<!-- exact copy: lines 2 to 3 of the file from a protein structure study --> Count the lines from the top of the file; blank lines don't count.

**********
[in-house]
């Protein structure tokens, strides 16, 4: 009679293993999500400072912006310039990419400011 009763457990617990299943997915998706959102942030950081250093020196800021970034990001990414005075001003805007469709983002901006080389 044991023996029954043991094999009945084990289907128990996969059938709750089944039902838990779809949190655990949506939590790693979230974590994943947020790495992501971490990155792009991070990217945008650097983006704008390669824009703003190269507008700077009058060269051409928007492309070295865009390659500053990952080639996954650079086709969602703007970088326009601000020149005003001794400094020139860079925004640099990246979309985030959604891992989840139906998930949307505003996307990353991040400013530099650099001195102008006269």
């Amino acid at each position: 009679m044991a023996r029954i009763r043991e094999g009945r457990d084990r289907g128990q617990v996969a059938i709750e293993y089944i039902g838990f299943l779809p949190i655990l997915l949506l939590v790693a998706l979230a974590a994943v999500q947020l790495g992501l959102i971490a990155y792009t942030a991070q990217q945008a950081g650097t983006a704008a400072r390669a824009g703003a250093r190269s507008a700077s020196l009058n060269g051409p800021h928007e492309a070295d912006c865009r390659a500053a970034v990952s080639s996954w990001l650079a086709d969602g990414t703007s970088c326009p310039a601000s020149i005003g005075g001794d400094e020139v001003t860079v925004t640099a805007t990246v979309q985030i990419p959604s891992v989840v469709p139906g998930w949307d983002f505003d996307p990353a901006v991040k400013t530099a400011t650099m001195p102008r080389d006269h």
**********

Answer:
């Protein structure tokens, strides 16, 4: 009679293993999500400072912006310039990419400011 009763457990617990299943997915998706959102942030950081250093020196800021970034990001990414005075001003805007469709983002901006080389 044991023996029954043991094999009945084990289907128990996969059938709750089944039902838990779809949190655990949506939590790693979230974590994943947020790495992501971490990155792009991070990217945008650097983006704008390669824009703003190269507008700077009058060269051409928007492309070295865009390659500053990952080639996954650079086709969602703007970088326009601000020149005003001794400094020139860079925004640099990246979309985030959604891992989840139906998930949307505003996307990353991040400013530099650099001195102008006269």
């Amino acid at each position: 009679m044991a023996r029954i009763r043991e094999g009945r457990d084990r289907g128990q617990v996969a059938i709750e293993y089944i039902g838990f299943l779809p949190i655990l997915l949506l939590v790693a998706l979230a974590a994943v999500q947020l790495g992501l959102i971490a990155y792009t942030a991070q990217q945008a950081g650097t983006a704008a400072r390669a824009g703003a250093r190269s507008a700077s020196l009058n060269g051409p800021h928007e492309a070295d912006c865009r390659a500053a970034v990952s080639s996954w990001l650079a086709d969602g990414t703007s970088c326009p310039a601000s020149i005003g005075g001794d400094e020139v001003t860079v925004t640099a805007t990246v979309q985030i990419p959604s891992v989840v469709p139906g998930w949307d983002f505003d996307p990353a901006v991040k400013t530099a400011t650099m001195p102008r080389d006269h």